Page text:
I'm afraid without sound clips, this post isn't going to be nearly as funny as when it happened live in class . . . but if you're willing to read, I'm willing to try.
The Francophone R is pronounced with a much more airy sound than our strongly defined American-Anglophone R. When making the American-Anglophone R, the tongue has a very defined job . . . as the tongue contracts, it bends backward and nearly touches the roof of the speakers mouth. As the diaphragm passes the air around this specific formation, the vibrations from the vocal cords transform into the American-Anglophone R. However, when forming the Francophone R, things get a little vague. Voile du palais relevé. Resserrement du passage de l'air à l'arrière de la bouche au niveau de la luette. Did you get that?? Good. What it says is to lift the palate and force the air through the back of the mouth at the level of the uvula . . . what it means is to gargle while you speak . . . but with a very soft, airy, flowery, gentile French gargle.
Those of you who know me, know how difficult (okay, impossible) it is for me to do anything soft and gentile . . . let alone flowery!
My prof is soft and gentile . . . she does everything delicately. Especially her R's (some tell me it's because it's her mother tongue, but I think it's a gift). Répétez, S'il vous plaît, she says softly. Corps-fort-mort-bord-port. We repeat in unison (which is always safer because then she can't pick out who's off . . . or so I always hope): CoRps-foRt-moRt-poRt. Round Two: Corps-fort-mort-bord-port. We repeat in unison encore, this time a little closer.
Marie se marie à Paris. Éric sera heureux des rues décorées. My prof calls on me to read: MRaie se mRaie à Paris. Éric sRa hReuex des rues décRoées I say. Non, Déborah. Pas les consons ensemble. Entends: Marie se marie à Paris. Éric sera heureux des rues décorées. (No, Deborah, Not the consonants together. Listen: Marie se marie à Paris. Éric sera heureux des rues décorées.) I try again. Same thing: Éric sRa hReuex des rues décRoées. Only, I don't hear anything wrong. Figures.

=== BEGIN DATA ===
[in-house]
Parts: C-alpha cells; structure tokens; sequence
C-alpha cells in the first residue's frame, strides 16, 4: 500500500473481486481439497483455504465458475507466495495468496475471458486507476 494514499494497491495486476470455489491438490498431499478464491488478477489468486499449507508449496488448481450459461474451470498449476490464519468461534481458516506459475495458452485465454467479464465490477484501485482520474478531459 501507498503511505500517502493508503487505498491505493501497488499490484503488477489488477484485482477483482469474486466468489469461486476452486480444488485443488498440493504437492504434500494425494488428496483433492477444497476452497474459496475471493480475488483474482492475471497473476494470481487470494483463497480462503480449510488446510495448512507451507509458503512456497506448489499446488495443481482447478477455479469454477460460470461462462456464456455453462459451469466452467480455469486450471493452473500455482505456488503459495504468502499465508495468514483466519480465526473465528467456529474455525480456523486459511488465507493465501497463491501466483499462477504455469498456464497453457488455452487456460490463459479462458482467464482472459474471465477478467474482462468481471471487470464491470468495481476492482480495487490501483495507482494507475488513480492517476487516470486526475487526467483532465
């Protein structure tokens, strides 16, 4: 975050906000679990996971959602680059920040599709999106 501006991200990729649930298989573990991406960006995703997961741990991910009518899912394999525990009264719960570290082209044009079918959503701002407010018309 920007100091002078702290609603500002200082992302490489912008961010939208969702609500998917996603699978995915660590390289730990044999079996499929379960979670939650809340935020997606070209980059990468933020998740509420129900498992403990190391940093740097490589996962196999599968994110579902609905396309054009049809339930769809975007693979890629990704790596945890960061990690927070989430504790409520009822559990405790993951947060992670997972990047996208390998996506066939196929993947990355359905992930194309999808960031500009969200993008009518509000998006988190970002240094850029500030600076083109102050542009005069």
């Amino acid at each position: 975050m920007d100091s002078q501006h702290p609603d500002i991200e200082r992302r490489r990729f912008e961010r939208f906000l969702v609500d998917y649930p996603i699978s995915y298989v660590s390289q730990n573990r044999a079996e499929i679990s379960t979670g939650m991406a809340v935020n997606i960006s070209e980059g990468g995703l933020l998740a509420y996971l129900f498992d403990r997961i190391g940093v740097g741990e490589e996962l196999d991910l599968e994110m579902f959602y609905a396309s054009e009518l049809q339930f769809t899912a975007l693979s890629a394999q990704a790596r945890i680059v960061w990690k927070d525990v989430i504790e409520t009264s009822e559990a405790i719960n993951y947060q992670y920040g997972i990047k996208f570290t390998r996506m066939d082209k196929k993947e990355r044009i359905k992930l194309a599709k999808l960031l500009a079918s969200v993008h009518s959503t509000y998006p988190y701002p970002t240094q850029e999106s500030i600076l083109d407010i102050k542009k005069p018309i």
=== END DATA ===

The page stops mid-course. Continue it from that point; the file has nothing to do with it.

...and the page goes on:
Today, we continued our lesson on the R. I was kicking myself for forgetting my dictaphone as I'm pretty sure you would be rolling on the floor by now with laughter. When combined with a kuh sound or puh, fuh, or tuh I can do it: saCRe-naCRe-suCRe . . . afFRes-cofFre-chifFRe . . . âPRe-câPRe-lèPRe . . . noTRe-fenêTRe-minisTRe. Even the consonne sonore et [R] I can make (those are actually much easier, as they are more of a rolled R (inside your mouth) than a trilled R (inside your mouth, as if you are gargling while speaking--TRICKY!!) . . . oGRe-maiGRe-tiGRe . . . coBRa-caBRi-caBRer . . . you get the idea.
Now imagine my dismay when we had words that have double R's!! Rouvrir . . . raccrocher . . . rapparaître . . . réaffirmer. DISASTER!! It took all the force my diaphragm could muster to make the first R, so by the time I got to the second I just couldn't roll anything! But I guess the bright side of that is that I'm reading multi-syllabic words quicker now.
But then here's the clincher . . . in French there is this thing called le chute du 'emuet'. The emuet is the phonetic symbol for the sound 'uh' (shown right) as in America. Le chute du 'emuet' is when the Francophone decides not to pronounce the emuet while speaking . . . but it's done so in a very precise, premeditated manner: either the impaire or the paire. The impaire is the first, third, fifth, seventh, ninth . . . emuet. The paire then, is the second, fourth, sixth, eighth, tenth . . . emuet in the sentence. So for example:
If the phrase is: Je te demande de venir demain lentement.
The impaire is pronounced comme ça: Jte dmande de vnir demain lentment.
And the paire is pronounced comme ça: Jet demande dvenire dmain lentment.Reminds me a bit of trying to read Dr. Seuss quickly.